Apple (News - Alert) announced two new products this week – the fourth-generation iPad and the new iPad Mini – and it’s surely leaving some with questions.
First: With the iPad Mini barely squeezing in between sizes of the iPhone (News - Alert)/iPod Touch and the iPad, where’s the target market? And second: Not to be shrouded by the Mini, how much of a groundbreaker is the new iPad supposed to be, having released the iPad 3 less than a year ago?
But Apple has done something really cool here. Bridging an admittedly short gap between two products with similar appeals, and perfecting the full-sized tablet in both graphics and computing power, the firm has created the best of both portability and usefulness for a market that has come to see their value in a number of ways – education.
“While interest in the new iPad was high, sales of the reduced price iPad 2 in the K-12 markets were particularly strong, and even though we achieved all-time record Mac sales to U.S. education institutions during the quarter, we sold more than twice as many iPads as Macs to U.S. education institutions,” said Apple CFO Peter Oppenheimer, who sees “tremendous momentum” in both devices for the purposes of education in courses that require convenient but comprehensive displays of learning material perpetually during class time.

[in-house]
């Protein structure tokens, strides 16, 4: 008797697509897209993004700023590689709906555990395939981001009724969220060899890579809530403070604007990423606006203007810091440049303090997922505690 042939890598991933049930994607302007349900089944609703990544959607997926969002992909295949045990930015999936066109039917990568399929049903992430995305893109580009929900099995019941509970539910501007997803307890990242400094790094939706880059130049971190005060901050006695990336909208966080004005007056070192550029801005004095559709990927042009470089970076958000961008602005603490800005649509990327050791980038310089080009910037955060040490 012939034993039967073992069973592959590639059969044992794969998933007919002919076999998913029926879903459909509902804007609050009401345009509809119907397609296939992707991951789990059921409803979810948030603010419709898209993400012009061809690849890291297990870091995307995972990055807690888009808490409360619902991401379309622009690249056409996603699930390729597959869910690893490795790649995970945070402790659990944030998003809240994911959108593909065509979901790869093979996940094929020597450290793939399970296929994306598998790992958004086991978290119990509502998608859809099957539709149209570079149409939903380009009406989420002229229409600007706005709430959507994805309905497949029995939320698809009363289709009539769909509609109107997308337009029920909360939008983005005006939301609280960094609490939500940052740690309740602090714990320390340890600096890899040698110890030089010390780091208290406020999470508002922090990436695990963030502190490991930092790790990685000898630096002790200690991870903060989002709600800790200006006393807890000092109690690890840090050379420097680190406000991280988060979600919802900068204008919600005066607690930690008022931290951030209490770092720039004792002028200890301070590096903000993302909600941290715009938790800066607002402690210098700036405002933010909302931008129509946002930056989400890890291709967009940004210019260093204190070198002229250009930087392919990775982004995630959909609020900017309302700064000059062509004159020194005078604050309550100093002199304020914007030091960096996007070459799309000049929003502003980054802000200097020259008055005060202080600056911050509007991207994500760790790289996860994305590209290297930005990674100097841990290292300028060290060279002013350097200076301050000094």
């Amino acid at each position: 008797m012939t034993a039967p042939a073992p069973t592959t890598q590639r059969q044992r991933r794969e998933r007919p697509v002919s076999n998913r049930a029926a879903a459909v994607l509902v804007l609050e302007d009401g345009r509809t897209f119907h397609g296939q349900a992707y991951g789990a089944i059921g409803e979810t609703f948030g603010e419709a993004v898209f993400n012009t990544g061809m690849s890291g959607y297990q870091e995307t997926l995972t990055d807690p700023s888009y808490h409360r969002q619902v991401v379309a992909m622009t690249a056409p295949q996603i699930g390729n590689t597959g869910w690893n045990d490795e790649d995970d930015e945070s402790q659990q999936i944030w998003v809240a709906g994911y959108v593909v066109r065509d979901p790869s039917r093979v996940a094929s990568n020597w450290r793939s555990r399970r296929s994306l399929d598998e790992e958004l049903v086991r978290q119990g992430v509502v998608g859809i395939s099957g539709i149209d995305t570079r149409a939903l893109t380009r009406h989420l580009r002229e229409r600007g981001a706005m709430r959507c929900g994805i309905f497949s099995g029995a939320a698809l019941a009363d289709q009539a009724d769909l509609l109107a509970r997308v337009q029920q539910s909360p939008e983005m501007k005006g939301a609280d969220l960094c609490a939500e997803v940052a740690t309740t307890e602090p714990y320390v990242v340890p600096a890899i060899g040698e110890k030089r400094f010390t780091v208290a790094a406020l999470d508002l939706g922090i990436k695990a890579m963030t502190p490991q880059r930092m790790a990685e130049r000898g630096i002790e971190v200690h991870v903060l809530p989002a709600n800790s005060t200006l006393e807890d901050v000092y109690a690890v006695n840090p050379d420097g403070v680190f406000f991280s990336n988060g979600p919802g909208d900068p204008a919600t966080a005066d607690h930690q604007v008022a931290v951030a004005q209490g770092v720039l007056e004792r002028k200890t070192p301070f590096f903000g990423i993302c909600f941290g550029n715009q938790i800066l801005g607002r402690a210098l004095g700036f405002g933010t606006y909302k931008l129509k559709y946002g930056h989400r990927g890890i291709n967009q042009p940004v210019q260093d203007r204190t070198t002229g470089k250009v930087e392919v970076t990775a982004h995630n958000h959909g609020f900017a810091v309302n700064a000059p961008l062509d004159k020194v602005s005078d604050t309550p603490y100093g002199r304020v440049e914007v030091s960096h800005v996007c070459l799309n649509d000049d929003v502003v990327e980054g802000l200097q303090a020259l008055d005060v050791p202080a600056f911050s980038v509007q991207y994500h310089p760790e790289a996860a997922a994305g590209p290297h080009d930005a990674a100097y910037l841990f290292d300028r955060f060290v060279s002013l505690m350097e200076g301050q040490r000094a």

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And since Apple has an enormous lead over most competitors, according to ZDNet, it’s no question teachers under strict budgets of money and efficiency will prefer the machine they’re most trusting of.
“Mac sales held steady at around 520,000 units but overall PC sales declined by 265,000 units from 1.90 million to 1.64 million units,” said Needham & Company analyst Charlie Wolf. “We believe the inescapable conclusion is that the iPad is beginning to cannibalize a material portion of PC sales in this market.”
The fourth-generation iPad consists of improved graphics and computing performance, as well as a high-definition front camera and familiar 10-hour battery. The new iPad Mini can be held with one hand and will retail for a super attractive $329.
Apple didn’t see immediate success in the debut of its iPad. And though the device has caught on, the company is obviously not without the trials preceding that eventual niche which gives the whole thing a purpose.
Edited by Brooke Neuman